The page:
Council chiefs are being urged to seek an urgent meeting with a Minister over the “proliferation” of wind farms in the East Riding amid concerns about the local authority’s power to control their numbers.
The borough had already exceeded its renewable energy targets for 2021 before they were scrapped along with regional planning guidance in February, but it is still proving attractive to wind farm developers because of its vast open spaces and proximity to the coast.
But as well as sparking opposition from many local residents, who have successfully campaigned against some projects, most wind farm proposals that are rejected by East Riding Council’s planning committee are then subsequently approved on appeal by a Government planning inspector.
Councillors meeting today will be asked to take up the issue with the Government in a bid to wrest back local control over planning decisions.
In his motion, Conservative councillor Bryan Pearson said: “Given the proliferation of land-based wind farms across the East Riding, largely as a result of decisions by the Planning Inspectorate, this council seeks an early and urgent meeting with the relevant Minister to ensure that decisions that have a huge impact upon the East Riding landscape are taken at a local level by councillors elected to do exactly that.”
Council leader Stephen Parnaby has previously voiced similar concerns.
The issue has so vexed the authority that it prompted an article in the spring edition of Your East Riding, its magazine for residents.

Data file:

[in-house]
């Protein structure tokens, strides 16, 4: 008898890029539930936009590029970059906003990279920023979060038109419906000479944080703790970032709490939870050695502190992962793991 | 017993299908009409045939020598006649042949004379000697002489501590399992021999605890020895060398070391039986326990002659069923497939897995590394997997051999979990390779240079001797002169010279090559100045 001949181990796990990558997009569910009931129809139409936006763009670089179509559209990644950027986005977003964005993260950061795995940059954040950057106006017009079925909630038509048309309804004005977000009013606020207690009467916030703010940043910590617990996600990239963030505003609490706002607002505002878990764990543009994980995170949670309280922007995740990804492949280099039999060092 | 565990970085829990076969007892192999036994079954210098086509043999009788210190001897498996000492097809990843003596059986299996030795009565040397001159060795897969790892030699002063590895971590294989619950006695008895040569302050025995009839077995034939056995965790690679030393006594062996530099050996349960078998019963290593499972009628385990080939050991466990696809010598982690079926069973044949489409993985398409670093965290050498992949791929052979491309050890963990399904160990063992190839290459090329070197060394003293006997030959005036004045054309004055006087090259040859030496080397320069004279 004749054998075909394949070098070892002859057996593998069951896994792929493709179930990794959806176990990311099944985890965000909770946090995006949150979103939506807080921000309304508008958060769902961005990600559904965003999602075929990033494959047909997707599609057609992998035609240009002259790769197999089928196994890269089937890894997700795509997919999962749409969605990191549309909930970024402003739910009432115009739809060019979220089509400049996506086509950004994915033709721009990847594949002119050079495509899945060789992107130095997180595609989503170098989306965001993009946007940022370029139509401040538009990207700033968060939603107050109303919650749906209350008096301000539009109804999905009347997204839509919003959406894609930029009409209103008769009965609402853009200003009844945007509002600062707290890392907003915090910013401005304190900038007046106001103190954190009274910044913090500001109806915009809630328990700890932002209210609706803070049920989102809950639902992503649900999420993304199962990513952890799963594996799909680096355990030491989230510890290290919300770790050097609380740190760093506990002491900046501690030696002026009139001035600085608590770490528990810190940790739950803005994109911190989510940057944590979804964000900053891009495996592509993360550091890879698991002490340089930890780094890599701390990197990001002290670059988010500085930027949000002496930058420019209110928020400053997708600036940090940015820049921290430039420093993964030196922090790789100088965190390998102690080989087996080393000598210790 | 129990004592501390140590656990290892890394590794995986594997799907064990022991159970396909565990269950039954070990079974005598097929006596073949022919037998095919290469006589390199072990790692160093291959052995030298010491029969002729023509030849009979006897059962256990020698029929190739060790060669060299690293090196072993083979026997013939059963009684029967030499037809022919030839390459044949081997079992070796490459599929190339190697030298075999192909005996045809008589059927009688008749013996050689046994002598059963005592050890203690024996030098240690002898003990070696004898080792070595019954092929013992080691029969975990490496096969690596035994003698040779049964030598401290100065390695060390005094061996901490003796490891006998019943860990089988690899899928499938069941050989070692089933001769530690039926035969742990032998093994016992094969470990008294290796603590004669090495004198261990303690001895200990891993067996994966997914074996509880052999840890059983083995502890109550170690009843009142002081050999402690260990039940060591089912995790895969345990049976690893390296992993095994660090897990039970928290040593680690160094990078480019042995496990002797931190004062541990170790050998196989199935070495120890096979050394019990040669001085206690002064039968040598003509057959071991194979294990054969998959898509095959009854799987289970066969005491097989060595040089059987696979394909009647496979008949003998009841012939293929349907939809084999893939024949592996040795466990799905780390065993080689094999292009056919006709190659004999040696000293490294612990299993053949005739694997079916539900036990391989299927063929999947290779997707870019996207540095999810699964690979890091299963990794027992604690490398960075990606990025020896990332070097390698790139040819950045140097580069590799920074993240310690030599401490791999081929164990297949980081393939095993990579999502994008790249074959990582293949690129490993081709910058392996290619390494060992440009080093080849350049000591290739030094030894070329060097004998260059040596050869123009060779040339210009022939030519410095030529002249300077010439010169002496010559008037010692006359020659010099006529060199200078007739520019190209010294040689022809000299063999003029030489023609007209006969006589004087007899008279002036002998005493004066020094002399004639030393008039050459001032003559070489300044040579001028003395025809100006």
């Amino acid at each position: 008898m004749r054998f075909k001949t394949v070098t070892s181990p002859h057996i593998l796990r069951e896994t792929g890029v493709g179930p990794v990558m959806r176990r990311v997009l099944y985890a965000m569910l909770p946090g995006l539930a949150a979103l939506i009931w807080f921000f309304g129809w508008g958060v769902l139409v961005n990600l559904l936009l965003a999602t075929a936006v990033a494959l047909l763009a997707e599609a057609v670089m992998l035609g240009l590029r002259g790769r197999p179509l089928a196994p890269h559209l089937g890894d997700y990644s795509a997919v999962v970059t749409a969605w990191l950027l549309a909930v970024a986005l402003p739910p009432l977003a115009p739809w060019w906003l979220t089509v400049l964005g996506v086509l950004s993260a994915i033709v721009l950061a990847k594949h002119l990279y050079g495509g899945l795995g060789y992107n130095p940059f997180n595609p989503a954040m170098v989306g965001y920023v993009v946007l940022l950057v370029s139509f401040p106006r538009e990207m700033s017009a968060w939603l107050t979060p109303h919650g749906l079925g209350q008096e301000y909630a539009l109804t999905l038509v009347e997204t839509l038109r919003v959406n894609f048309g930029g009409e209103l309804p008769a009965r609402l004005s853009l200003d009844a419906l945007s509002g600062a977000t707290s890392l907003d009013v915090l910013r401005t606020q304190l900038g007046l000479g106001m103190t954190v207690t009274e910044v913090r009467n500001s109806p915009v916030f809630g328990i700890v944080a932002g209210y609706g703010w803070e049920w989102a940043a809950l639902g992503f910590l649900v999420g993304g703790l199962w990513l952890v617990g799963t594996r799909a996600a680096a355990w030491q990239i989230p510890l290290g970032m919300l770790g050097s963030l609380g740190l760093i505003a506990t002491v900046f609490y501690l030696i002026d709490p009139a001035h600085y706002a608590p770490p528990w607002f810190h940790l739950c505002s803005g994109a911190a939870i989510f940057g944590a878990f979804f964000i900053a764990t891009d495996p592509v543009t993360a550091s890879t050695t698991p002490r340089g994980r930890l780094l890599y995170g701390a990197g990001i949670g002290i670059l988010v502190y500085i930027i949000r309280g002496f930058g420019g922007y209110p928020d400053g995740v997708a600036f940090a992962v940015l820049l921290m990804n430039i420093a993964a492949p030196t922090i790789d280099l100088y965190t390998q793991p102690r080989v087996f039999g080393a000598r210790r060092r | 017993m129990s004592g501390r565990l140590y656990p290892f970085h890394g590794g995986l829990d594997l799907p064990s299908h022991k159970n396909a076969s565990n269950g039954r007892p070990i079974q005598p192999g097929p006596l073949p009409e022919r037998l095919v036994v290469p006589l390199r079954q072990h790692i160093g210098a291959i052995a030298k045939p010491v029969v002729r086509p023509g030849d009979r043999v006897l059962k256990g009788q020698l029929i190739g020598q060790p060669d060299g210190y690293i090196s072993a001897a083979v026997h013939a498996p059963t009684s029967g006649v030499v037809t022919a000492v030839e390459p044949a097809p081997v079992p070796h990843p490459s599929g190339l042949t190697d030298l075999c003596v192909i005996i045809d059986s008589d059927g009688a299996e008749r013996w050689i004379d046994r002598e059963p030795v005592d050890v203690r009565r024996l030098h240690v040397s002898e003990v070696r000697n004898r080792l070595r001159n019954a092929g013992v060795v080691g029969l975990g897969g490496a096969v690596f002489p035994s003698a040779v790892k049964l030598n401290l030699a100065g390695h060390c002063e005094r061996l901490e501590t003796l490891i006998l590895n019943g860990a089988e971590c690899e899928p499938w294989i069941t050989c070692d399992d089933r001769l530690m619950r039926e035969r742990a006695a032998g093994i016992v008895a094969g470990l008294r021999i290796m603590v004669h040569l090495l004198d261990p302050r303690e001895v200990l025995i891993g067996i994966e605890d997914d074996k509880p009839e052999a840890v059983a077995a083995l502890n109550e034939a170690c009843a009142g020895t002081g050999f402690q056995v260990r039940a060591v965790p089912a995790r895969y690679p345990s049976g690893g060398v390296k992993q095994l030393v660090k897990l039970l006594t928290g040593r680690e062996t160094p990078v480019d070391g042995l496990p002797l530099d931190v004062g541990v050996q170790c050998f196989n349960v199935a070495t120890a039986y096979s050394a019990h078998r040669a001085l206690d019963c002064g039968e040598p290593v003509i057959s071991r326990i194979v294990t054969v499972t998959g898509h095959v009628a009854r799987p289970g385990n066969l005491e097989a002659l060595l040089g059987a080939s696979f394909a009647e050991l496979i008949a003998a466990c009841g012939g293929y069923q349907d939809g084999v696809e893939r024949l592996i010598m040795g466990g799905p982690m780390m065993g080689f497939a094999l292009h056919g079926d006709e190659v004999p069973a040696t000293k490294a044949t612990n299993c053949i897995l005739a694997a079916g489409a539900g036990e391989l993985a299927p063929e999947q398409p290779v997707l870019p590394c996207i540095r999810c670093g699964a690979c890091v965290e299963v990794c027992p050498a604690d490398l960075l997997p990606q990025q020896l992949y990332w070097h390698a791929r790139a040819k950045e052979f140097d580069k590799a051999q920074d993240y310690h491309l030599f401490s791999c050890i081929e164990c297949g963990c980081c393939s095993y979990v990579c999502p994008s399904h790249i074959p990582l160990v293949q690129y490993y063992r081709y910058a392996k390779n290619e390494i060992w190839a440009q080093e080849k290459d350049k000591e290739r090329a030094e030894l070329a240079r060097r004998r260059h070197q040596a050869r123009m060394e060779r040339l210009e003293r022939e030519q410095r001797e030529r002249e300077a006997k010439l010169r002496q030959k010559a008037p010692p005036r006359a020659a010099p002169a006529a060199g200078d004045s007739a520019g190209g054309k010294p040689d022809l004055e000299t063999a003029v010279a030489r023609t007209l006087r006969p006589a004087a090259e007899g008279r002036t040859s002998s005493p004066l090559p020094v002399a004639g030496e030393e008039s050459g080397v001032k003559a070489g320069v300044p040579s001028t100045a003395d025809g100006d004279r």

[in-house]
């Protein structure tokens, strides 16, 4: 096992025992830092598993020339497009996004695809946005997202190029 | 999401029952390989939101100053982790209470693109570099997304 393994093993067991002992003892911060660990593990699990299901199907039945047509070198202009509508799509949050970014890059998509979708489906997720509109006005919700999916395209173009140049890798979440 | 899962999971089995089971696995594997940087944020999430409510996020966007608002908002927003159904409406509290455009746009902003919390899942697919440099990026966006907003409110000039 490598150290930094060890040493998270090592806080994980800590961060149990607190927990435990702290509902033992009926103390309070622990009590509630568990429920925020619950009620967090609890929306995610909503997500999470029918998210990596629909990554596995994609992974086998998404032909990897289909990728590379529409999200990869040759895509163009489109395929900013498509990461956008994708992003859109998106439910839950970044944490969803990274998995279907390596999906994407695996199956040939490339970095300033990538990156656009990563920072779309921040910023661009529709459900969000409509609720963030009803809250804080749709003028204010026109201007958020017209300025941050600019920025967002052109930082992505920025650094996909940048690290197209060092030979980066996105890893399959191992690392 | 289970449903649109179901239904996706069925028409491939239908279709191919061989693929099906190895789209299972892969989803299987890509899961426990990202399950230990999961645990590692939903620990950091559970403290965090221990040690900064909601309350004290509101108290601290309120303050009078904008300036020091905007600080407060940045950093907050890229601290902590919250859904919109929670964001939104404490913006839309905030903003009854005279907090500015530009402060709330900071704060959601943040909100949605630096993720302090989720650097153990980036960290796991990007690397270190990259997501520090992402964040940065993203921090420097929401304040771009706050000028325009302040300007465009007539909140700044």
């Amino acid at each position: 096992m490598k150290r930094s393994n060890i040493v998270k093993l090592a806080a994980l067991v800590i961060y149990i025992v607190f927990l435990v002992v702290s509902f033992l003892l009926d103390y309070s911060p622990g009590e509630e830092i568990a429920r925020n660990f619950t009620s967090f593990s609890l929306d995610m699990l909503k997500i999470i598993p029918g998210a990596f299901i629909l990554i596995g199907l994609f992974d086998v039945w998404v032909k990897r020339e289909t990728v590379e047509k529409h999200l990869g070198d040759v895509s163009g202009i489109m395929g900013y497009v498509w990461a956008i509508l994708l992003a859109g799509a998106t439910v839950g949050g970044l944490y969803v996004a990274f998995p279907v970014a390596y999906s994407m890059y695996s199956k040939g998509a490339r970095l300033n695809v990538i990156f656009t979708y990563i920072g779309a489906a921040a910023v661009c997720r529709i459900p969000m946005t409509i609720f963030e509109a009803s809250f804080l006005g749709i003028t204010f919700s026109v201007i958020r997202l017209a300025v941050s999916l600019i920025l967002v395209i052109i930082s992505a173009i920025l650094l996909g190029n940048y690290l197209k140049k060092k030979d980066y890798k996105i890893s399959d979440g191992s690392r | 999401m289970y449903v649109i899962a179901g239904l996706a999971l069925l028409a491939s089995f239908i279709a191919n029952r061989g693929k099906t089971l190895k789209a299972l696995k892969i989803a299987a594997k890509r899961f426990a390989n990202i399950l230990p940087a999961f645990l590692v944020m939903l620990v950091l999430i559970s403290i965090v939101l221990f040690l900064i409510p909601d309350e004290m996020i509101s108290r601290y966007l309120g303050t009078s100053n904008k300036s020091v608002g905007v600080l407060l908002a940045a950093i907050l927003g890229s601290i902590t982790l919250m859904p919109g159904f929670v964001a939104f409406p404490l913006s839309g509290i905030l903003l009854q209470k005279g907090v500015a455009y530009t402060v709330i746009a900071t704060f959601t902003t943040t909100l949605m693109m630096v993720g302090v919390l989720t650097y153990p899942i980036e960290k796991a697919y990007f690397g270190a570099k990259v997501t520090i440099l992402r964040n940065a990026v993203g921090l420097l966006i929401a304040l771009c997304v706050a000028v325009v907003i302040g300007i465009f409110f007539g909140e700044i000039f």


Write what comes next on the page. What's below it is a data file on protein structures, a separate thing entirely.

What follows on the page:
This reveals that inspectors have ruled in favour of developers on nine separate applications after they had initially been rejected by councillors. The result is the construction of a total of 70 turbines the council did not want.
Only two wind farm applications were dismissed on appeal by the Planning Inspectorate.
At a time of huge squeezes on local authority finances, the cost to the council of defending its position at these 11 planning appeals is thought to be about £770,000.
Coun Symon Fraser, portfolio holder for environment, housing, and planning, said: “We’ve found it quite puzzling just how many appeals we’ve lost. We would expect to win some and lose some, but almost without fail these proposals have been approved at the appeal stage.
“If that’s what’s going to happen, really what we need is proper guidance from Government which allows us not to waste taxpayers’ money pursuing a local democratic decision which is seen centrally as unsustainable.”
Coun Fraser also said the frequency with which local planning decisions on wind farms were overturned by inspectors seemed to be at odds with one of the Government’s key policy objectives of “localism”.
“To my mind, this does not sit easily with the much trumpeted ‘localism’ agenda,” he said.
The council is facing a projected funding reduction of £47.3 million between 2010-11 and 2016-17.
The Government’s grant to the council over the financial year to 2014 has been slashed by £11.3m, or 8.1 per cent.
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